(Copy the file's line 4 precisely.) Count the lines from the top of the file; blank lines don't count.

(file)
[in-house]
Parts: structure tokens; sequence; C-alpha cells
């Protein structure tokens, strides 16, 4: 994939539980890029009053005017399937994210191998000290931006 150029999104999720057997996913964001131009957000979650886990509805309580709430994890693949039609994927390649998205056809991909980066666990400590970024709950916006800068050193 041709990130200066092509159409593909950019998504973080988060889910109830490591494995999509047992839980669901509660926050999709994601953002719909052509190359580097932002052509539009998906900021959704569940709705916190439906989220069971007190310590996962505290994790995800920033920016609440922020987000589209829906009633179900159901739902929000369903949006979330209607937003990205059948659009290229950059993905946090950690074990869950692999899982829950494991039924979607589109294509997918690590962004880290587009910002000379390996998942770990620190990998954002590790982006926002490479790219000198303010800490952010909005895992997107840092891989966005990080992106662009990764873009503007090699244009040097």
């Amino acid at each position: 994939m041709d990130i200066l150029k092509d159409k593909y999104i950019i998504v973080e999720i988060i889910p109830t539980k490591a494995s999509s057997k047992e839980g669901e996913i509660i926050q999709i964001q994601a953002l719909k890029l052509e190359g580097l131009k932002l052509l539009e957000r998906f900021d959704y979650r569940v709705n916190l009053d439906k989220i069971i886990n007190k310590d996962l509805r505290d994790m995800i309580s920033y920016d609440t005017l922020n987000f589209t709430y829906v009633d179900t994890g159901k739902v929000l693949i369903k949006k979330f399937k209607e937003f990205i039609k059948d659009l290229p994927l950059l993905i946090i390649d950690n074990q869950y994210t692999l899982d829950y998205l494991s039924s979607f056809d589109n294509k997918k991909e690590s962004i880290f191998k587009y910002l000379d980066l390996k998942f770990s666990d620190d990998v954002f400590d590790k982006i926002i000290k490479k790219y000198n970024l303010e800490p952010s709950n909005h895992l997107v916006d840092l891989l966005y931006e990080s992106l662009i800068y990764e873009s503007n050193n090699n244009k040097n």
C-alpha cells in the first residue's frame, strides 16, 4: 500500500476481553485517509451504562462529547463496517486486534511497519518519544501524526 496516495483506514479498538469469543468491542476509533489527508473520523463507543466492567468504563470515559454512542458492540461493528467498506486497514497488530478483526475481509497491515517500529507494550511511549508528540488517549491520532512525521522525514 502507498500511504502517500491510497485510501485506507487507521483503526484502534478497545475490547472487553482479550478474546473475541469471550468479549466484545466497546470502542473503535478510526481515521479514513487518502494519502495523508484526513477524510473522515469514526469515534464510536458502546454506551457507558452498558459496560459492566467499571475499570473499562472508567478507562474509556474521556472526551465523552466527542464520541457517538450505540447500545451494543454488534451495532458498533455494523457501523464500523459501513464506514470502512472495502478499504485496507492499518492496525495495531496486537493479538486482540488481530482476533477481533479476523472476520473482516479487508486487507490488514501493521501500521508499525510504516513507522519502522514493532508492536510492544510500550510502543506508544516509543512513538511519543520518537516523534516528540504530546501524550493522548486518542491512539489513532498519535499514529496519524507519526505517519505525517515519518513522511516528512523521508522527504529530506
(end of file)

């Amino acid at each position: 994939m041709d990130i200066l150029k092509d159409k593909y999104i950019i998504v973080e999720i988060i889910p109830t539980k490591a494995s999509s057997k047992e839980g669901e996913i509660i926050q999709i964001q994601a953002l719909k890029l052509e190359g580097l131009k932002l052509l539009e957000r998906f900021d959704y979650r569940v709705n916190l009053d439906k989220i069971i886990n007190k310590d996962l509805r505290d994790m995800i309580s920033y920016d609440t005017l922020n987000f589209t709430y829906v009633d179900t994890g159901k739902v929000l693949i369903k949006k979330f399937k209607e937003f990205i039609k059948d659009l290229p994927l950059l993905i946090i390649d950690n074990q869950y994210t692999l899982d829950y998205l494991s039924s979607f056809d589109n294509k997918k991909e690590s962004i880290f191998k587009y910002l000379d980066l390996k998942f770990s666990d620190d990998v954002f400590d590790k982006i926002i000290k490479k790219y000198n970024l303010e800490p952010s709950n909005h895992l997107v916006d840092l891989l966005y931006e990080s992106l662009i800068y990764e873009s503007n050193n090699n244009k040097n």